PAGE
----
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This interactive course covers the different types of professional emails and the methods in which to construct them, as well as professional formatting and language conventions.

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Transcript

How to Write a Professional Email

Start

And what's the best greeting? I want to be professional, but not stuffy...

Do I indent the paragaphs? And how do I break the bad news to the marketing staff?

I'm so lost...What do I do?!?!?!?

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Hey there, I'm Devin! It's a normal work day. I'm here taking care of business.

Oh yes, I still need to send that email to the marketing department!

Let's see here... Am I supposed to capitalize the subject line or no?

Don't fret!

This interactive course is the solution for anyone looking for guidance on how to construct a professional email.

​This course defines 'professional email' as any type of email that would be sent in the workplace, whether the drafter be a CEO, supervisor, HR personnel, entry-level employee, or potential employee.

Covered in this course are the different types of emails and the methods in which to approach them, plus formatting and professional language conventions.

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1

2

3

4

5

Professional Email Types

Direct and Indirect Methods

Professional Language

Formatting

Email Structure

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COURSE CONTENT

Objectives

1

2

3

4

Identify the 3 types of emails.

Identify proper uses for direct and indirect methods.

Identify proper formatting conventions in emails.

Identify professional language conventions in emails.

COURSE OBJECTIVES

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Informative

Request & Reply

Confirmation

Click on each picture below to learn about the different types of emails in professional email writing.

Professional Email Types

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INFORMATIVE An informative email is a an email that is relaying information to the recipient. The information can cover a myriad of things:

  • Announcing a promotion, event, or news
    • engagement
    • new baby
    • a birthday
  • Information about a policy change
  • Delivering a resignation notice

REQUEST-AND-REPLY A request-and-reply email is an email that is requesting something of the recipient. The request can cover a myriad of things:

  • Requesting a service
  • Asking a question or questions that need answered
  • Requesting information
    • about a job description
    • about a product
    • feedback

CONFIRMATION A confirmation email is a an email that is confirming something. This can cover a myriad of things:

  • Confirming a sale for a product or service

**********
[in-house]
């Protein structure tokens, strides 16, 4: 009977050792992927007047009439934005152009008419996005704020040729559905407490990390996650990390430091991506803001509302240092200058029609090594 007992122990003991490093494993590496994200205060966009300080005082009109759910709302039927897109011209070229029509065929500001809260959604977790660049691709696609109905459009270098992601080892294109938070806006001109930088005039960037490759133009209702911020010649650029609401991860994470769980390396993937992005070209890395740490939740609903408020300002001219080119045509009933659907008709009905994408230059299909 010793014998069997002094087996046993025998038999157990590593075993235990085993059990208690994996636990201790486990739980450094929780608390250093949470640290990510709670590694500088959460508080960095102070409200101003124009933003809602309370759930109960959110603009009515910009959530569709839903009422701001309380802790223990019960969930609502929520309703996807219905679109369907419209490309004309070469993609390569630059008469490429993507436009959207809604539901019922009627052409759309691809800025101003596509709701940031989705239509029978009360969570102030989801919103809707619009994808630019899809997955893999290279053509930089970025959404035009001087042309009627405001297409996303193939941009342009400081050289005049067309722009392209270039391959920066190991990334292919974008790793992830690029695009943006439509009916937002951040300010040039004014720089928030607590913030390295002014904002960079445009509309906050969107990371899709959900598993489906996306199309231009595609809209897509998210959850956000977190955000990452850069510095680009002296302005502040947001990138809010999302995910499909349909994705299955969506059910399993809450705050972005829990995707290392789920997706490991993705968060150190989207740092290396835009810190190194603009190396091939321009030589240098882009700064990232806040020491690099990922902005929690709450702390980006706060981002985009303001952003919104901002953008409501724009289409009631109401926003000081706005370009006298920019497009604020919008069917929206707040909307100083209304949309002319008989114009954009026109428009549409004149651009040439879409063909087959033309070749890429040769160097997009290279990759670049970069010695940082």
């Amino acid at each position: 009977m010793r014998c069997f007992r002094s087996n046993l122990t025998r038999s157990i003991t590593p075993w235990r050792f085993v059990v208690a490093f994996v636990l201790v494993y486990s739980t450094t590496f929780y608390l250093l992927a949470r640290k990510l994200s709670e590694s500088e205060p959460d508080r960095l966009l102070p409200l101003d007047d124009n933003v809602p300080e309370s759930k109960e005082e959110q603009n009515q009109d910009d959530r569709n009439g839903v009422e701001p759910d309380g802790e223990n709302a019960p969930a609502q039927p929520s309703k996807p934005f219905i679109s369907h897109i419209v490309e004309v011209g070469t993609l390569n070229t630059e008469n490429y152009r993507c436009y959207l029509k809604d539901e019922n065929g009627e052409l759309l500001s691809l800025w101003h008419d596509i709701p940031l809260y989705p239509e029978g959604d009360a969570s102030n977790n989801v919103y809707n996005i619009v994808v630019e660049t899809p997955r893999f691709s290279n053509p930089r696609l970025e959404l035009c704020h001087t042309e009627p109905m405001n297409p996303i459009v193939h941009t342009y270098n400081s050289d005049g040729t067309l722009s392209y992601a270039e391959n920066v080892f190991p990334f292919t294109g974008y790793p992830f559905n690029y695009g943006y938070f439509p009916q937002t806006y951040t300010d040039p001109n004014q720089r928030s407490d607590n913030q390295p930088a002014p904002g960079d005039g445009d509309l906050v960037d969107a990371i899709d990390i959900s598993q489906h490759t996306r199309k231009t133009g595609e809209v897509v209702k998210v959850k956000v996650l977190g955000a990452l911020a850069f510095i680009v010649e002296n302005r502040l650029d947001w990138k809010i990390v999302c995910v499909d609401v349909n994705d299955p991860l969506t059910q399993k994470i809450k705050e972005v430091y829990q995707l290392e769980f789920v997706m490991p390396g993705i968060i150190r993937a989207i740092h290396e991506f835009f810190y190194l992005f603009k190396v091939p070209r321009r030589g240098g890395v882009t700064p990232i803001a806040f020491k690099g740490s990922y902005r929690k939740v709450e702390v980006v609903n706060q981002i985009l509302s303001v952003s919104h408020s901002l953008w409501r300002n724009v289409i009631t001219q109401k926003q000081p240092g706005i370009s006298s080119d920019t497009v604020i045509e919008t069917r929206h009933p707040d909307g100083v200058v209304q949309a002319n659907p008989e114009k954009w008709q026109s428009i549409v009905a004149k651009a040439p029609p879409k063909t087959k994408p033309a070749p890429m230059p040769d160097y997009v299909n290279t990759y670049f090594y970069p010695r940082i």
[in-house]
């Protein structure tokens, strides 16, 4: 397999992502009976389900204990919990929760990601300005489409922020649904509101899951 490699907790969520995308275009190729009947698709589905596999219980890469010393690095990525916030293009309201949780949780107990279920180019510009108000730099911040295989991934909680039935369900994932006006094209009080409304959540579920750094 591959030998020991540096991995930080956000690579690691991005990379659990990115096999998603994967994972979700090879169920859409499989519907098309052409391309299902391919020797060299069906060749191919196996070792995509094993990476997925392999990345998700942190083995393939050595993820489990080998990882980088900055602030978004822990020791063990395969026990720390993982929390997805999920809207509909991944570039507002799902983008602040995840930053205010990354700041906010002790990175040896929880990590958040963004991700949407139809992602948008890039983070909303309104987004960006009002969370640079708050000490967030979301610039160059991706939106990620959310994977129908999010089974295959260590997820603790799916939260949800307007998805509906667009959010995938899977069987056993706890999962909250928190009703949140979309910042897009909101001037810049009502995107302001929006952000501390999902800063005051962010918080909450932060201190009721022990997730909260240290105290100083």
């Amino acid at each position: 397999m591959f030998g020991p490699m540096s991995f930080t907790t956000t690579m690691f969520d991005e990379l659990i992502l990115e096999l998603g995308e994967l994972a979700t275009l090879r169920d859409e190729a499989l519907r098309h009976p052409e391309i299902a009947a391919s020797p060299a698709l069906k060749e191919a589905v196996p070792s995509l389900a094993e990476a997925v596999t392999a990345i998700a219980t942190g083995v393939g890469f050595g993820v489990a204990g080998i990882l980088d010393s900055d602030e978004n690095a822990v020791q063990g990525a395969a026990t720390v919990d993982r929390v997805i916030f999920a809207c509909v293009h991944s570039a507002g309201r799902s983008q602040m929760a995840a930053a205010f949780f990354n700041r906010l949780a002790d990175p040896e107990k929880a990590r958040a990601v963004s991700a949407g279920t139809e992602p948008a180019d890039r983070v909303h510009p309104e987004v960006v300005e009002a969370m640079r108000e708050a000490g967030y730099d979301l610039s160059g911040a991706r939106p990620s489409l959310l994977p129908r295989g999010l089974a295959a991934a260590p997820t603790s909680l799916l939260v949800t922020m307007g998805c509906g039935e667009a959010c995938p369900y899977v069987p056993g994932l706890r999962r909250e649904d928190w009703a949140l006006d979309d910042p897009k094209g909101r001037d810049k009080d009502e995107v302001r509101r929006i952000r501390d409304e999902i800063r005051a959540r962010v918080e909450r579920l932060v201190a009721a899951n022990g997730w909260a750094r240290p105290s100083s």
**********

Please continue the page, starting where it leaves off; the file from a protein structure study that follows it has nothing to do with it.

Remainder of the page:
• Confirming a reservation and its details
  • Confirming general information
    • hiring information
    • personal information

Direct & Indirect Methods

Click on each image below to learn about the direct and indirect methods of professional email writing.

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Direct

Indirect

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Definition Using the direct method, the email sender will construct the email in a way that gets directly 'to the point'. Purpose The direct method of email-writing is used in cases such as the following:

  • The recipient is already 'in-the-know' in relation to the email's content.
  • The email contains content that will be viewed as 'neutral' or 'positive'.
  • The information in the email will be well-received.
Structure
  1. Main point/request (news or request)
  2. Background or context (reason, details, information)
  3. Closing (clarification, action, or friendly remark)
Examples
  • Making a simple request (positive or neutral)
  • Giving directions, instructions, or orders
  • Requesting an action (positive or neutral)

Definition Using the indirect method, the email sender will construct the email in a way that 'builds up' to the point. Purpose The indirect method of email-writing is used in cases such as the following:

  • The recipient is not already 'in-the-know' in relation to the email's content.
  • The email contains content that will be viewed as 'negative'.
  • The information in the email will not be well-received.
Structure
  1. Background or context (buffer and reason)
  2. Main point/request (bad news or neutral news)
  3. Closing (redirect)
Examples
  • Employment or promotion rejection
  • Notice of a beloved event being cancelled
  • Notice of pay cuts or cancelled bonuses
  • A product or service is not available

Formatting

Click on each blue square below to learn professional email formatting conventions for each email component.

Subject Line

Greeting

Bold, Underline, Italics

Lists

Body Paragraphs

Sign-offs

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Professional Language

Click on each blue square below to learn professional email language conventions for each email component.